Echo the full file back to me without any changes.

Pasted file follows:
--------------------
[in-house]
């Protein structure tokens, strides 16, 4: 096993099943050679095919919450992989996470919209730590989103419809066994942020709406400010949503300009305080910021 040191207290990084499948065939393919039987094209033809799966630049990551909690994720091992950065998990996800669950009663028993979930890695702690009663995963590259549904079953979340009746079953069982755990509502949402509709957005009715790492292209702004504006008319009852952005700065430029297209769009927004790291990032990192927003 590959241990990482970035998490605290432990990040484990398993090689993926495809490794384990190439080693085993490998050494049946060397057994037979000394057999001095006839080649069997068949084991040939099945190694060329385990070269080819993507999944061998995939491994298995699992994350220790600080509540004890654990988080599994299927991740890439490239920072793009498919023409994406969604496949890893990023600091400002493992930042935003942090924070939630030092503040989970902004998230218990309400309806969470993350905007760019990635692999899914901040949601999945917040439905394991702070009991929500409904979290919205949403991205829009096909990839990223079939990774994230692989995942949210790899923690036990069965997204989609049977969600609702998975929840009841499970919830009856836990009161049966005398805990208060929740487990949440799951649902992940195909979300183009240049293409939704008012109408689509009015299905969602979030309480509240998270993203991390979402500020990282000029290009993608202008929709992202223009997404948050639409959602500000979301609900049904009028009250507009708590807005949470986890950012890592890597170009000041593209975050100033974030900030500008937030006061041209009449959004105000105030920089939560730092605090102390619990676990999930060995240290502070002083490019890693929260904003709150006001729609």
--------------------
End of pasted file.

[in-house]
């Protein structure tokens, strides 16, 4: 096993099943050679095919919450992989996470919209730590989103419809066994942020709406400010949503300009305080910021 040191207290990084499948065939393919039987094209033809799966630049990551909690994720091992950065998990996800669950009663028993979930890695702690009663995963590259549904079953979340009746079953069982755990509502949402509709957005009715790492292209702004504006008319009852952005700065430029297209769009927004790291990032990192927003 590959241990990482970035998490605290432990990040484990398993090689993926495809490794384990190439080693085993490998050494049946060397057994037979000394057999001095006839080649069997068949084991040939099945190694060329385990070269080819993507999944061998995939491994298995699992994350220790600080509540004890654990988080599994299927991740890439490239920072793009498919023409994406969604496949890893990023600091400002493992930042935003942090924070939630030092503040989970902004998230218990309400309806969470993350905007760019990635692999899914901040949601999945917040439905394991702070009991929500409904979290919205949403991205829009096909990839990223079939990774994230692989995942949210790899923690036990069965997204989609049977969600609702998975929840009841499970919830009856836990009161049966005398805990208060929740487990949440799951649902992940195909979300183009240049293409939704008012109408689509009015299905969602979030309480509240998270993203991390979402500020990282000029290009993608202008929709992202223009997404948050639409959602500000979301609900049904009028009250507009708590807005949470986890950012890592890597170009000041593209975050100033974030900030500008937030006061041209009449959004105000105030920089939560730092605090102390619990676990999930060995240290502070002083490019890693929260904003709150006001729609």